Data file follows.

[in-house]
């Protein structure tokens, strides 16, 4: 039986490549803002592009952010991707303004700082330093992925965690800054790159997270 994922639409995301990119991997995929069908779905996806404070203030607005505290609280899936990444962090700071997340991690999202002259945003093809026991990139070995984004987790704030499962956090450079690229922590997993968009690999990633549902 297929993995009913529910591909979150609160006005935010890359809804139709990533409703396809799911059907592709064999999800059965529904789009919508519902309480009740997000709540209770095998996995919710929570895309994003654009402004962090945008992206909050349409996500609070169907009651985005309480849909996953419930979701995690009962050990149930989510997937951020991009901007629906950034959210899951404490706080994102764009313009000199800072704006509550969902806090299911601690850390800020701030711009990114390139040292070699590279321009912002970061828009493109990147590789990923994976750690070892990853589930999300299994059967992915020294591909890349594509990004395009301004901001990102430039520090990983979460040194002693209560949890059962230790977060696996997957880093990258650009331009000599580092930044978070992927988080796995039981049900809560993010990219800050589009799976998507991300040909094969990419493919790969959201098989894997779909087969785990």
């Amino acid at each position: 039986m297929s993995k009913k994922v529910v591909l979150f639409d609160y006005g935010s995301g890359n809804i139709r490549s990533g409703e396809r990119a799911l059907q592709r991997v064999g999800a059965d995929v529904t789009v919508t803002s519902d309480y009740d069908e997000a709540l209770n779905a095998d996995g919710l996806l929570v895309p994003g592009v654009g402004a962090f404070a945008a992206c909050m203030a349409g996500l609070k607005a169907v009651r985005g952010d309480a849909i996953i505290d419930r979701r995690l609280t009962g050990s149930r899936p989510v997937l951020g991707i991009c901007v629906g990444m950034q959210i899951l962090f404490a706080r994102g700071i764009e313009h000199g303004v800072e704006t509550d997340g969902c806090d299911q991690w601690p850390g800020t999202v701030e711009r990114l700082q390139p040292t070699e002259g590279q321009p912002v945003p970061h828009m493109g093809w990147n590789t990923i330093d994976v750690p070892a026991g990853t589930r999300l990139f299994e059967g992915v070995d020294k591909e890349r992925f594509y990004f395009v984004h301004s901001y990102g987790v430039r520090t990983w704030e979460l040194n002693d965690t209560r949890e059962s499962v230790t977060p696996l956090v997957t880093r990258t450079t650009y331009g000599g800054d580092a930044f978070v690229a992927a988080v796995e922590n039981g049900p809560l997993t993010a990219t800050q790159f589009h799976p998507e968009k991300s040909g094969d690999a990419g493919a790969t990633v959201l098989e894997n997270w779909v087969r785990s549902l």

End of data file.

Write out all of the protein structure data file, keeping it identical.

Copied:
[in-house]
């Protein structure tokens, strides 16, 4: 039986490549803002592009952010991707303004700082330093992925965690800054790159997270 994922639409995301990119991997995929069908779905996806404070203030607005505290609280899936990444962090700071997340991690999202002259945003093809026991990139070995984004987790704030499962956090450079690229922590997993968009690999990633549902 297929993995009913529910591909979150609160006005935010890359809804139709990533409703396809799911059907592709064999999800059965529904789009919508519902309480009740997000709540209770095998996995919710929570895309994003654009402004962090945008992206909050349409996500609070169907009651985005309480849909996953419930979701995690009962050990149930989510997937951020991009901007629906950034959210899951404490706080994102764009313009000199800072704006509550969902806090299911601690850390800020701030711009990114390139040292070699590279321009912002970061828009493109990147590789990923994976750690070892990853589930999300299994059967992915020294591909890349594509990004395009301004901001990102430039520090990983979460040194002693209560949890059962230790977060696996997957880093990258650009331009000599580092930044978070992927988080796995039981049900809560993010990219800050589009799976998507991300040909094969990419493919790969959201098989894997779909087969785990």
């Amino acid at each position: 039986m297929s993995k009913k994922v529910v591909l979150f639409d609160y006005g935010s995301g890359n809804i139709r490549s990533g409703e396809r990119a799911l059907q592709r991997v064999g999800a059965d995929v529904t789009v919508t803002s519902d309480y009740d069908e997000a709540l209770n779905a095998d996995g919710l996806l929570v895309p994003g592009v654009g402004a962090f404070a945008a992206c909050m203030a349409g996500l609070k607005a169907v009651r985005g952010d309480a849909i996953i505290d419930r979701r995690l609280t009962g050990s149930r899936p989510v997937l951020g991707i991009c901007v629906g990444m950034q959210i899951l962090f404490a706080r994102g700071i764009e313009h000199g303004v800072e704006t509550d997340g969902c806090d299911q991690w601690p850390g800020t999202v701030e711009r990114l700082q390139p040292t070699e002259g590279q321009p912002v945003p970061h828009m493109g093809w990147n590789t990923i330093d994976v750690p070892a026991g990853t589930r999300l990139f299994e059967g992915v070995d020294k591909e890349r992925f594509y990004f395009v984004h301004s901001y990102g987790v430039r520090t990983w704030e979460l040194n002693d965690t209560r949890e059962s499962v230790t977060p696996l956090v997957t880093r990258t450079t650009y331009g000599g800054d580092a930044f978070v690229a992927a988080v796995e922590n039981g049900p809560l997993t993010a990219t800050q790159f589009h799976p998507e968009k991300s040909g094969d690999a990419g493919a790969t990633v959201l098989e894997n997270w779909v087969r785990s549902l």